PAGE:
I went to see the Damned United yesterday lunchtime, in a cinema in Derby. There were fewer than 20 of us in the auditorium (perhaps the later showings are better attended), but nonetheless, we were treated to a glorious trip down memory lane – albeit quite a few of the memories are obviously fictional (Clough begging Taylor to forgive him at the end of the film – I don’t think so!)
The interviews Clough gave to Austin Mitchell on Yorkshire Television bracket the film(*), and as the originals are still available in the archives, they provide an anchor in reality for the story being told. The mixing of archive footage with the film is skillfully done and you leave feeling that the real villain of the piece was Don Revie, wonderfully played by that bloke off Star Trek.
It doesn’t bear much resemblance to David Peace’s novel, and the Clough we see here is far more sympathetically treated than the portrayal in the book. But it’s still a fictional portrayal.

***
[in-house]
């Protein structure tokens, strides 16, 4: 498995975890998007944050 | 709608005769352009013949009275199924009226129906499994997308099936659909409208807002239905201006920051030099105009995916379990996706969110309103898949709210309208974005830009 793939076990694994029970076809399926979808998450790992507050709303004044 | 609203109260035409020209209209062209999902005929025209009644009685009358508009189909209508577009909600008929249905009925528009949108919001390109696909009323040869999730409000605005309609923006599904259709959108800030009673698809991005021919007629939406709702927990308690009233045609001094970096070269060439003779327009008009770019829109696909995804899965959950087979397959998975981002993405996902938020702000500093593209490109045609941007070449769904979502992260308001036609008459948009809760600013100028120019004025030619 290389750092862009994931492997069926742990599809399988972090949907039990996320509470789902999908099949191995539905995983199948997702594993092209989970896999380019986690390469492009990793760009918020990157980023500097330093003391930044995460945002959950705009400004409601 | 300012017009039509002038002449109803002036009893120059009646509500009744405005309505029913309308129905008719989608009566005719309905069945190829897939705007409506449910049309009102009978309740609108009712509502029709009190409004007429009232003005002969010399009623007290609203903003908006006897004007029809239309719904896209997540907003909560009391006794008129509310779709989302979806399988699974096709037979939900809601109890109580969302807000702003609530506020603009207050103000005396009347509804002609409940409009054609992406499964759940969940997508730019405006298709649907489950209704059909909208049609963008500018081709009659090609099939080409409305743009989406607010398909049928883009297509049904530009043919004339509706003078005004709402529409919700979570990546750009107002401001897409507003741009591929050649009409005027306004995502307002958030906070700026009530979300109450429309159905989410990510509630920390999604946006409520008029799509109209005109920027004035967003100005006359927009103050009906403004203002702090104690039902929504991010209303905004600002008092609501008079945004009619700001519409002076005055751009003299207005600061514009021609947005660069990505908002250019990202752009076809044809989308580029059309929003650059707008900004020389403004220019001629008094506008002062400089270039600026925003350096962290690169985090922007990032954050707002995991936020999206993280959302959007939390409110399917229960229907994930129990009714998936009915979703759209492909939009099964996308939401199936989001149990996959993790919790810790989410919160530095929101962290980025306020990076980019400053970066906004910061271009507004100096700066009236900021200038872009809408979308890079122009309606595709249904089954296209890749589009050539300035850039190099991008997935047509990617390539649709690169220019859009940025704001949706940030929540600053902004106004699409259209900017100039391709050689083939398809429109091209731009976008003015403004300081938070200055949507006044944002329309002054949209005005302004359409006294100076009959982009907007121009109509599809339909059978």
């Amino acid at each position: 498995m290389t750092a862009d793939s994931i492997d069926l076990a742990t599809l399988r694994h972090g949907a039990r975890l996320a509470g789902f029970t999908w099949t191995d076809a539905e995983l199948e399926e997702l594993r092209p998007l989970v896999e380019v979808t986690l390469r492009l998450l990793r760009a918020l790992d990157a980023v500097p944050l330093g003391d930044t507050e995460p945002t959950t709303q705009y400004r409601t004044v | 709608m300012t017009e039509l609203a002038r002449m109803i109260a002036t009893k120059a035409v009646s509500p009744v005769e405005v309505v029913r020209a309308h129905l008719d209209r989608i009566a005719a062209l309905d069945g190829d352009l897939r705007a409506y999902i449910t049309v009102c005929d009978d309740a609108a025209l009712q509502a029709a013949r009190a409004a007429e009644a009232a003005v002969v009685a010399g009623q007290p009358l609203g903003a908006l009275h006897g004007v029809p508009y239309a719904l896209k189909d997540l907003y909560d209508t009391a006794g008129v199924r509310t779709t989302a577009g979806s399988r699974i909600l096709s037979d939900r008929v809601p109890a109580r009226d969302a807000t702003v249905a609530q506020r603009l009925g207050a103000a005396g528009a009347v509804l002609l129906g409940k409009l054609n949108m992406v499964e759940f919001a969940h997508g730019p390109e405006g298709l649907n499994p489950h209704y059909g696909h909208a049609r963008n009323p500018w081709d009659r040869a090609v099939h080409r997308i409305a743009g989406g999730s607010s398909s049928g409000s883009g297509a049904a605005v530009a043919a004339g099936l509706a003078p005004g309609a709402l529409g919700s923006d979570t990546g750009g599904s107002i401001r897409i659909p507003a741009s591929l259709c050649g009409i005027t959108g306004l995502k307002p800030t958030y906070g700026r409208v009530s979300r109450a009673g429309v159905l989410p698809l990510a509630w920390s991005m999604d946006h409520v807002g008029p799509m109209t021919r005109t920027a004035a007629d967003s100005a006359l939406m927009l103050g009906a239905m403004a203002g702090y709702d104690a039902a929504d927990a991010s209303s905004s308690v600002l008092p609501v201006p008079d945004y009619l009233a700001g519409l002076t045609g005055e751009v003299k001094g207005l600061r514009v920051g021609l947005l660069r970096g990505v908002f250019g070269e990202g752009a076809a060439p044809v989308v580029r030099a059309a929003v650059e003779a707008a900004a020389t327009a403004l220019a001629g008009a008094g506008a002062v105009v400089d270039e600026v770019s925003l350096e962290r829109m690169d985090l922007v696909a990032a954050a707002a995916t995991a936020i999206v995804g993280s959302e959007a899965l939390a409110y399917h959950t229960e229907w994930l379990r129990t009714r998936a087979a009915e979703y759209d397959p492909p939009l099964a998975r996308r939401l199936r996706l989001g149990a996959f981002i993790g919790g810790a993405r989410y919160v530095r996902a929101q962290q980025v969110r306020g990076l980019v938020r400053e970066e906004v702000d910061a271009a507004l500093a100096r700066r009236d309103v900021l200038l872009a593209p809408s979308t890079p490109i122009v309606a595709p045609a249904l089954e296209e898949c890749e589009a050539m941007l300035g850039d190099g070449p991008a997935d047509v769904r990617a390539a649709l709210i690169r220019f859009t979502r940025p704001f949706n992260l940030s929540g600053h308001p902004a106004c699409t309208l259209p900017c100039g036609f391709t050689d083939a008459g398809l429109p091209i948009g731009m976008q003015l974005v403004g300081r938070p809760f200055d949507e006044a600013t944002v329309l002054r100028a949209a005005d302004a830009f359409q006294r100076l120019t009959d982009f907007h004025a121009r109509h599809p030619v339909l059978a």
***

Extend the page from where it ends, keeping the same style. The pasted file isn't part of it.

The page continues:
For people like me who were growing up in Derby around the time of Clough and Taylor’s exploits, it was great to see the Rams rising up the table to become champions of England. I doubt strongly that I’ll ever see that again in my lifetime, even with Nigel in charge!
And for a film set around football, it’s definitely not a film about football. Nostalgic, certainly, but it’s the relationships between the characters and how they develop that grips you from the beginning of the film to the end, where Clough is shown at Forest, ultimately successful, with Revie cast out into the outer darkness.
(*) The Calendar interview, “Goodbye Mr. Clough” was at the time of writing available on the itv.com website, though it appeared that you’d need to use Internet Explorer or Silverlight to view it. The people that run the site clearly don’t recognise that about 25% of the world doesn’t run the Windows/IE combination on their home computers. Whoever the itv.com webteam are, they need to go and read Jacob Nielsen’s books and articles on web usability; this one, paragraph 6, would be a good starting point.